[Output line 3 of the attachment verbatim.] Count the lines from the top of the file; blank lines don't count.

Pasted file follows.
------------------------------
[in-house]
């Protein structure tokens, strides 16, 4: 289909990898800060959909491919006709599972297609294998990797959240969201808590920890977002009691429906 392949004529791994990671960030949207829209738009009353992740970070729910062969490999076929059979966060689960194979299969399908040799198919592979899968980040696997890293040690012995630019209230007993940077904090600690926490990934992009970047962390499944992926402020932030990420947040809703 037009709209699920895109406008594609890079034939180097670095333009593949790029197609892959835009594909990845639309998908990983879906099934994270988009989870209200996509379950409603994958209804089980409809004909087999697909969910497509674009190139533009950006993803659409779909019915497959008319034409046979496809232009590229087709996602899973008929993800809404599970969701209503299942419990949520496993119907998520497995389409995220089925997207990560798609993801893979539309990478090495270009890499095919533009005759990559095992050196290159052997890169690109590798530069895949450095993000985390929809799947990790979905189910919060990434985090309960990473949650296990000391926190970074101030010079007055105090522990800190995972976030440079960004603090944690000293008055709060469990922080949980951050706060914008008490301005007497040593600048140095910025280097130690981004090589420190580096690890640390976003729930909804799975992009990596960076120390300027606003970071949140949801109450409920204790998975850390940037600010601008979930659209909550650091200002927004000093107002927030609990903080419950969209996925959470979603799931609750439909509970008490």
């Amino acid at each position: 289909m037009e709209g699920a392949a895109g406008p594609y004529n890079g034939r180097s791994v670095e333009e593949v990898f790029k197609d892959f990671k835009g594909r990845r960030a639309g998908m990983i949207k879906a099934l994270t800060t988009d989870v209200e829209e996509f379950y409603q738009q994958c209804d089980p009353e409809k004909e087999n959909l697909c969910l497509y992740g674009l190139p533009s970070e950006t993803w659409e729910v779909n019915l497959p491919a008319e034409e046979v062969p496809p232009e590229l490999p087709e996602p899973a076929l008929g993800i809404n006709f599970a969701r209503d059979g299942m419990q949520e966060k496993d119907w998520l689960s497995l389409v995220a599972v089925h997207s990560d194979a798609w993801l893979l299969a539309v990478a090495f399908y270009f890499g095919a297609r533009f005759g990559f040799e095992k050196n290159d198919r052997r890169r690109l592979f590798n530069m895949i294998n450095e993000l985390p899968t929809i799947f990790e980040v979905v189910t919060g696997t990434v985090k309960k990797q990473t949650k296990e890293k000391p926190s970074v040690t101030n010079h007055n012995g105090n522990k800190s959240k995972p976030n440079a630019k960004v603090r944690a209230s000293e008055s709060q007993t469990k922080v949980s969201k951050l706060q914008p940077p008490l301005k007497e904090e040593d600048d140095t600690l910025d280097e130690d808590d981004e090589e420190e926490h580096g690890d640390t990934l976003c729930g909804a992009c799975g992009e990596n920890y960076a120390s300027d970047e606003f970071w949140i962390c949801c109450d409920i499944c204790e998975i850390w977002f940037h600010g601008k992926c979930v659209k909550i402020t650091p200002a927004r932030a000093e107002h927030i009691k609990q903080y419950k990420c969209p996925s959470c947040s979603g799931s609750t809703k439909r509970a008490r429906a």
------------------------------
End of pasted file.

């Amino acid at each position: 289909m037009e709209g699920a392949a895109g406008p594609y004529n890079g034939r180097s791994v670095e333009e593949v990898f790029k197609d892959f990671k835009g594909r990845r960030a639309g998908m990983i949207k879906a099934l994270t800060t988009d989870v209200e829209e996509f379950y409603q738009q994958c209804d089980p009353e409809k004909e087999n959909l697909c969910l497509y992740g674009l190139p533009s970070e950006t993803w659409e729910v779909n019915l497959p491919a008319e034409e046979v062969p496809p232009e590229l490999p087709e996602p899973a076929l008929g993800i809404n006709f599970a969701r209503d059979g299942m419990q949520e966060k496993d119907w998520l689960s497995l389409v995220a599972v089925h997207s990560d194979a798609w993801l893979l299969a539309v990478a090495f399908y270009f890499g095919a297609r533009f005759g990559f040799e095992k050196n290159d198919r052997r890169r690109l592979f590798n530069m895949i294998n450095e993000l985390p899968t929809i799947f990790e980040v979905v189910t919060g696997t990434v985090k309960k990797q990473t949650k296990e890293k000391p926190s970074v040690t101030n010079h007055n012995g105090n522990k800190s959240k995972p976030n440079a630019k960004v603090r944690a209230s000293e008055s709060q007993t469990k922080v949980s969201k951050l706060q914008p940077p008490l301005k007497e904090e040593d600048d140095t600690l910025d280097e130690d808590d981004e090589e420190e926490h580096g690890d640390t990934l976003c729930g909804a992009c799975g992009e990596n920890y960076a120390s300027d970047e606003f970071w949140i962390c949801c109450d409920i499944c204790e998975i850390w977002f940037h600010g601008k992926c979930v659209k909550i402020t650091p200002a927004r932030a000093e107002h927030i009691k609990q903080y419950k990420c969209p996925s959470c947040s979603g799931s609750t809703k439909r509970a008490r429906a």